Data used to categorize individuals for identification, records matching, and other purposes.

Data Element

Applicable Vocabulary Standard(s)

First Name

Last Name

Middle Name (including middle initial)

Suffix

Previous Name

Date of Birth

Race

Both standards are required
  • The Office of Management and Budget Standards for Maintaining, Collecting, and Presenting Federal Data on Race and Ethnicity, Statistical Policy Directive No. 15, as revised, October 30, 1997
  • CDC Race and Ethnicity Code Set Version 1.0 (March 2000)
Adopted at 45 CFR 170.207(f)
Ethnicity

Both standards are required
  • The Office of Management and Budget Standards for Maintaining, Collecting, and Presenting Federal Data on Race and Ethnicity, Statistical Policy Directive No. 15, as revised, October 30, 1997
  • CDC Race and Ethnicity Code Set Version 1.0 (March 2000)
Adopted at 45 CFR 170.207(f)
Sex (Assigned at Birth)

Birth sex must be coded in accordance with HL7 Version 3 (V3) Standard, Value Sets for AdministrativeGender and NullFlavor attributed as follows:

  • Female. F
  • Male. M
  • Unknown. nullFlavor UNK

Adopted at 45 CFR 170.207(n) 

Preferred Language

Request for Comment (RFC) 5646, “Tags for Identifying Languages”, September 2009

Adopted at 45 CFR 170.207(g)

Current Address

Includes street name, number, city/town, state, and zip code.

Previous Address

Includes street name, number, city/town, state, and zip code.

Phone Number

Both standards are required
  • ITU-T E.123, Series E: Overall Network Operation, Telephone Service, Service Operation and Human Factors, International operation - General provisions concerning users: Notation for national and international telephone numbers, email addresses and web addresses, February 2001
  • ITU-T E.164, Series E: Overall Network Operation, Telephone Service, Service Operation and Human Factors, International operation - Numbering plan of the international telephone service, The international public telecommunication numbering plan, November 2010
Adopted at 45 CFR 170.207(q)(1)
Phone Number Type

Email Address

Data Element

Applicable Vocabulary Standard(s)

First Name

Last Name

Middle Name (including middle initial)

Suffix

Previous Name

Date of Birth

Race

Both standards are required
  • The Office of Management and Budget Standards for Maintaining, Collecting, and Presenting Federal Data on Race and Ethnicity, Statistical Policy Directive No. 15, as revised, October 30, 1997
  • CDC Race and Ethnicity Code Set Version 1.0 (March 2000)
Adopted at 45 CFR 170.207(f)
Ethnicity

Both standards are required
  • The Office of Management and Budget Standards for Maintaining, Collecting, and Presenting Federal Data on Race and Ethnicity, Statistical Policy Directive No. 15, as revised, October 30, 1997
  • CDC Race and Ethnicity Code Set Version 1.0 (March 2000)
Adopted at 45 CFR 170.207(f)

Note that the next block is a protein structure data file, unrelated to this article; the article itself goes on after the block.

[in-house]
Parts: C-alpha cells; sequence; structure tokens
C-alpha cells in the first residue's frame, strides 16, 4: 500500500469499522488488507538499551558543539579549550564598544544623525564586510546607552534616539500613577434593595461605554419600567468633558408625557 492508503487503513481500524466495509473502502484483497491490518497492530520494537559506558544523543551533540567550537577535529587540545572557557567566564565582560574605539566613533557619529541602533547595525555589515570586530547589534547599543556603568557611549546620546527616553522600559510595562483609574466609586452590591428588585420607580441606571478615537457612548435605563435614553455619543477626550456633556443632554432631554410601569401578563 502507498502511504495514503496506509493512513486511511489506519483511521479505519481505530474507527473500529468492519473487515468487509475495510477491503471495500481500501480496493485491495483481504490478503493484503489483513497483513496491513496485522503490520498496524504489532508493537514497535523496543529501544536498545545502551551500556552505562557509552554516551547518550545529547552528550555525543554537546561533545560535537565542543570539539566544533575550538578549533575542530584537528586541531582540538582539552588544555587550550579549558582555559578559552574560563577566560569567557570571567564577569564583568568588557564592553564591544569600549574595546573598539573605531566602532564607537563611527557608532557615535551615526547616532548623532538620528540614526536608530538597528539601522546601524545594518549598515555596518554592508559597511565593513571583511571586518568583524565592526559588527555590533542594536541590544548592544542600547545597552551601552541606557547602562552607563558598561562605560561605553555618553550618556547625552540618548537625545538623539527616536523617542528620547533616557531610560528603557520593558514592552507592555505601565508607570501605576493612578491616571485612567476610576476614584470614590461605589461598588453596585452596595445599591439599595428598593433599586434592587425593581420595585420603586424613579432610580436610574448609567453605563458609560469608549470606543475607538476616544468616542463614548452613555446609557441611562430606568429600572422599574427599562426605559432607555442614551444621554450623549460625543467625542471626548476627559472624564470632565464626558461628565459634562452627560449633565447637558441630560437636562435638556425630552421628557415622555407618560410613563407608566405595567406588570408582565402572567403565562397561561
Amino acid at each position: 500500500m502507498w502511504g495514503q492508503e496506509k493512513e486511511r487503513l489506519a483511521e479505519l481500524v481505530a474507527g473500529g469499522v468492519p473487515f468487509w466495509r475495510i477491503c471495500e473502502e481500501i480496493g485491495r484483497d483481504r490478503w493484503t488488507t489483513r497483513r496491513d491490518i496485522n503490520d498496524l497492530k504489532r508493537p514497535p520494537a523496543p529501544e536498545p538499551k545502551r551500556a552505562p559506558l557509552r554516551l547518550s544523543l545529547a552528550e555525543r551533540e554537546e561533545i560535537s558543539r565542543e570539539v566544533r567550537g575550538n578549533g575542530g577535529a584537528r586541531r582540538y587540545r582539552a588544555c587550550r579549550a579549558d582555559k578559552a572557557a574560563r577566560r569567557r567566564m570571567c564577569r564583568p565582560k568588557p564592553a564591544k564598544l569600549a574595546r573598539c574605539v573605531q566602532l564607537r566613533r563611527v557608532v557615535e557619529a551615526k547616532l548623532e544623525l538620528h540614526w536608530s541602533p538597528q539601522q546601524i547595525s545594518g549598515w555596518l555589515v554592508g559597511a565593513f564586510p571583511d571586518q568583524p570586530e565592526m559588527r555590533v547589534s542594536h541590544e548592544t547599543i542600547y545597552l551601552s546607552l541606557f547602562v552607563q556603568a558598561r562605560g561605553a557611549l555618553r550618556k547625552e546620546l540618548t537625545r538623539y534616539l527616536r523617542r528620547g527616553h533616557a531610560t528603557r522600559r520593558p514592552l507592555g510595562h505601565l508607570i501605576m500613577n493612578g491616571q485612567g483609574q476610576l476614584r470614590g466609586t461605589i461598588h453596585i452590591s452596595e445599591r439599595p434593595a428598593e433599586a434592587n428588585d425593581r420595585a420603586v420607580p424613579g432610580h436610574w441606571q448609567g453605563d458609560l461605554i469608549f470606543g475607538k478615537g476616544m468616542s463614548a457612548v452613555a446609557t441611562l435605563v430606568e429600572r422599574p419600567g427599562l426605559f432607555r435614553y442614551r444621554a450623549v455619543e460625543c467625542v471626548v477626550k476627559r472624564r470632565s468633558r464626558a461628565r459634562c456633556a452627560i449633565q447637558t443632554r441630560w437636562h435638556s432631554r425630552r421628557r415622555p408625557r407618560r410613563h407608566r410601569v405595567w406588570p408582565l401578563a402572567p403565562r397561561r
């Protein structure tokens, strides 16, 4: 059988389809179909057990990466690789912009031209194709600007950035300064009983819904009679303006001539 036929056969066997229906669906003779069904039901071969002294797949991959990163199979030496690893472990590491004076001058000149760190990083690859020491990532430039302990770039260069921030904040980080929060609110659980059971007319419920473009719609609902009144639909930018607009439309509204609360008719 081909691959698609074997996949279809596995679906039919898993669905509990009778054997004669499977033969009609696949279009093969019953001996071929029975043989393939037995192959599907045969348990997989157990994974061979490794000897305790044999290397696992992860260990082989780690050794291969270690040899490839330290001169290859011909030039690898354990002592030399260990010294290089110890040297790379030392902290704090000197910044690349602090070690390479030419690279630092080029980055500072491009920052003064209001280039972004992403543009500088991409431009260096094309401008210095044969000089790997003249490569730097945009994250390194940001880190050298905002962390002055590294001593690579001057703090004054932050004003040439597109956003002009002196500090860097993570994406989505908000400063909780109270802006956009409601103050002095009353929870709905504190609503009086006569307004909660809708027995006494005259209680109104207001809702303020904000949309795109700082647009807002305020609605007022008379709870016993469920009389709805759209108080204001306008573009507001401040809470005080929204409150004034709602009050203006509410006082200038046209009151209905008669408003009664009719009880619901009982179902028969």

Sex (Assigned at Birth)

Birth sex must be coded in accordance with HL7 Version 3 (V3) Standard, Value Sets for AdministrativeGender and NullFlavor attributed as follows:

  • Female. F
  • Male. M
  • Unknown. nullFlavor UNK

Adopted at 45 CFR 170.207(n) 

Sexual Orientation

A person’s identification of their emotional, romantic, sexual, or affectional attraction to another person

Sexual orientation must be coded in accordance with SNOMED CT® and HL7 Version 3 Standard, Value Sets for AdministrativeGender and NullFlavor, attributed as follows:
  • Lesbian, gay or homosexual. 38628009
  • Straight or heterosexual. 20430005
  • Bisexual. 42035005
  • Something else, please describe. nullFlavor OTH
  • Don't know. nullFlavor UNK
  • Choose not to disclose. nullFlavor ASKU
Adopted at 45 CFR 170.207(o)(1)
Gender Identity

A person’s internal sense of being a man, woman, both, or neither.

Gender Identify must be coded in accordance with SNOMED CT® and HL7 Version 3 Standard, Value Sets for AdministrativeGender and NullFlavor, attributed as follows:
  • Male. 446151000124109
  • Female. 446141000124107
  • Female-to-Male (FTM)/Transgender Male/Trans Man. 407377005
  • Male-to-Female (MTF)/Transgender Female/Trans Woman. 407376001
  • Genderqueer, neither exclusively male nor female. 446131000124102
  • Additional gender category or other, please specify. nullFlavor OTH
  • Choose not to disclose. nullFlavor ASKU
Adopted at 45 CFR 170.207(o)(2)
Preferred Language

Request for Comment (RFC) 5646, “Tags for Identifying Languages”, September 2009

Adopted at 45 CFR 170.207(g)

Current Address

Includes street name, number, city/town, state, and zip code.

Previous Address

Includes street name, number, city/town, state, and zip code.

Phone Number

Both standards are required
  • ITU-T E.123, Series E: Overall Network Operation, Telephone Service, Service Operation and Human Factors, International operation - General provisions concerning users: Notation for national and international telephone numbers, email addresses and web addresses, February 2001